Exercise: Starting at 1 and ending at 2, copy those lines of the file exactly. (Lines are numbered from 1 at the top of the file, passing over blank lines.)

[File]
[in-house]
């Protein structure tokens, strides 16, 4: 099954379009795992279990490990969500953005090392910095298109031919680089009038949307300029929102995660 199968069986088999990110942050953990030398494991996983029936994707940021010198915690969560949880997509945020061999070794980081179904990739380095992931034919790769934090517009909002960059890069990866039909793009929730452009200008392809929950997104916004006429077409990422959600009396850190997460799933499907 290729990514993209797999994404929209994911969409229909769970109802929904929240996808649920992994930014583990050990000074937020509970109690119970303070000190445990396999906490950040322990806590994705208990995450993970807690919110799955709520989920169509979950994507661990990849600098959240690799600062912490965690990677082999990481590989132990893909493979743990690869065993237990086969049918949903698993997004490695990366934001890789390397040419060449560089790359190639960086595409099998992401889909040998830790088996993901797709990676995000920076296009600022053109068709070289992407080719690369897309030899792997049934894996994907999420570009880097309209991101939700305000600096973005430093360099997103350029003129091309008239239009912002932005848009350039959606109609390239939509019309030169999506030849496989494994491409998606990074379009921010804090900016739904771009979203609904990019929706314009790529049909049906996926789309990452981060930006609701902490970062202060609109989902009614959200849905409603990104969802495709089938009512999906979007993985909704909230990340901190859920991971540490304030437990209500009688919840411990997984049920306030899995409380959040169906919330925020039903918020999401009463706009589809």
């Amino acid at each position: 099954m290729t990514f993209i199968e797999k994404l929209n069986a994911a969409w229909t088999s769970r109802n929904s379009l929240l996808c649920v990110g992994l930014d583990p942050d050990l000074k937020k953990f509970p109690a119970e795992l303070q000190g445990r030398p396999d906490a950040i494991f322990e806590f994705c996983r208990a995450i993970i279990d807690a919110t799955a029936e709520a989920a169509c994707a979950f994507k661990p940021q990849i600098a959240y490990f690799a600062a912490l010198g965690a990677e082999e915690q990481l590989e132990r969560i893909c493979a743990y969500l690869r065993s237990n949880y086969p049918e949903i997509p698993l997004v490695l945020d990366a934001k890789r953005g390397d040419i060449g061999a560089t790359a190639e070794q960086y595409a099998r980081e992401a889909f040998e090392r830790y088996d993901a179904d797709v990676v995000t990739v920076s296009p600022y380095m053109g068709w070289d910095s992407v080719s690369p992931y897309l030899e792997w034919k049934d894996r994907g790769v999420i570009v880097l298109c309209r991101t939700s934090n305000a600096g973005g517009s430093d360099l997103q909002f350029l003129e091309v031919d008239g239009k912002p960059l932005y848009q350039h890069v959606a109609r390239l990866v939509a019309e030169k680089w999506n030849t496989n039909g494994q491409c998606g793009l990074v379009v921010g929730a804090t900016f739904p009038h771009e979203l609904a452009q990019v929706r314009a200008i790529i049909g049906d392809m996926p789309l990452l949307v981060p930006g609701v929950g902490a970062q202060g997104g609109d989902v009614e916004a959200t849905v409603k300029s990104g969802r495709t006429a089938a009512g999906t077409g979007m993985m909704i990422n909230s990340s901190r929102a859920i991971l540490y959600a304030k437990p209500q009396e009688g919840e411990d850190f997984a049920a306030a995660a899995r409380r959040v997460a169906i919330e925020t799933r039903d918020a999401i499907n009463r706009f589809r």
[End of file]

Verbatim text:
[in-house]
């Protein structure tokens, strides 16, 4: 099954379009795992279990490990969500953005090392910095298109031919680089009038949307300029929102995660 199968069986088999990110942050953990030398494991996983029936994707940021010198915690969560949880997509945020061999070794980081179904990739380095992931034919790769934090517009909002960059890069990866039909793009929730452009200008392809929950997104916004006429077409990422959600009396850190997460799933499907 290729990514993209797999994404929209994911969409229909769970109802929904929240996808649920992994930014583990050990000074937020509970109690119970303070000190445990396999906490950040322990806590994705208990995450993970807690919110799955709520989920169509979950994507661990990849600098959240690799600062912490965690990677082999990481590989132990893909493979743990690869065993237990086969049918949903698993997004490695990366934001890789390397040419060449560089790359190639960086595409099998992401889909040998830790088996993901797709990676995000920076296009600022053109068709070289992407080719690369897309030899792997049934894996994907999420570009880097309209991101939700305000600096973005430093360099997103350029003129091309008239239009912002932005848009350039959606109609390239939509019309030169999506030849496989494994491409998606990074379009921010804090900016739904771009979203609904990019929706314009790529049909049906996926789309990452981060930006609701902490970062202060609109989902009614959200849905409603990104969802495709089938009512999906979007993985909704909230990340901190859920991971540490304030437990209500009688919840411990997984049920306030899995409380959040169906919330925020039903918020999401009463706009589809």